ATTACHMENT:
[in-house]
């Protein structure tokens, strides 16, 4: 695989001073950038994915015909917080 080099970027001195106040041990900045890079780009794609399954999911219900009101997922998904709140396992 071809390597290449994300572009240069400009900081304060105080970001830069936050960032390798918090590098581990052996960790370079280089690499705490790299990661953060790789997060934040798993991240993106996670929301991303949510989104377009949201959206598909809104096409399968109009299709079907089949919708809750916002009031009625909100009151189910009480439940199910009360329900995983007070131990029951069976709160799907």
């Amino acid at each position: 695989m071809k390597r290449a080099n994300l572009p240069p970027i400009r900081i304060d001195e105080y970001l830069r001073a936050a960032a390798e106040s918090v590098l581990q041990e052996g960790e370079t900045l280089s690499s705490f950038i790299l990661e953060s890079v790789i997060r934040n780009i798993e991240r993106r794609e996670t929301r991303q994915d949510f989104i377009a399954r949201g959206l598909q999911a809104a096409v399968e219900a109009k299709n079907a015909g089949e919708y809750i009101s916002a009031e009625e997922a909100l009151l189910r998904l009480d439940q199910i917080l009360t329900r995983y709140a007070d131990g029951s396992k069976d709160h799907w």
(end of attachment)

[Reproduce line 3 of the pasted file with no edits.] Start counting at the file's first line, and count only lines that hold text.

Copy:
């Amino acid at each position: 695989m071809k390597r290449a080099n994300l572009p240069p970027i400009r900081i304060d001195e105080y970001l830069r001073a936050a960032a390798e106040s918090v590098l581990q041990e052996g960790e370079t900045l280089s690499s705490f950038i790299l990661e953060s890079v790789i997060r934040n780009i798993e991240r993106r794609e996670t929301r991303q994915d949510f989104i377009a399954r949201g959206l598909q999911a809104a096409v399968e219900a109009k299709n079907a015909g089949e919708y809750i009101s916002a009031e009625e997922a909100l009151l189910r998904l009480d439940q199910i917080l009360t329900r995983y709140a007070d131990g029951s396992k069976d709160h799907w």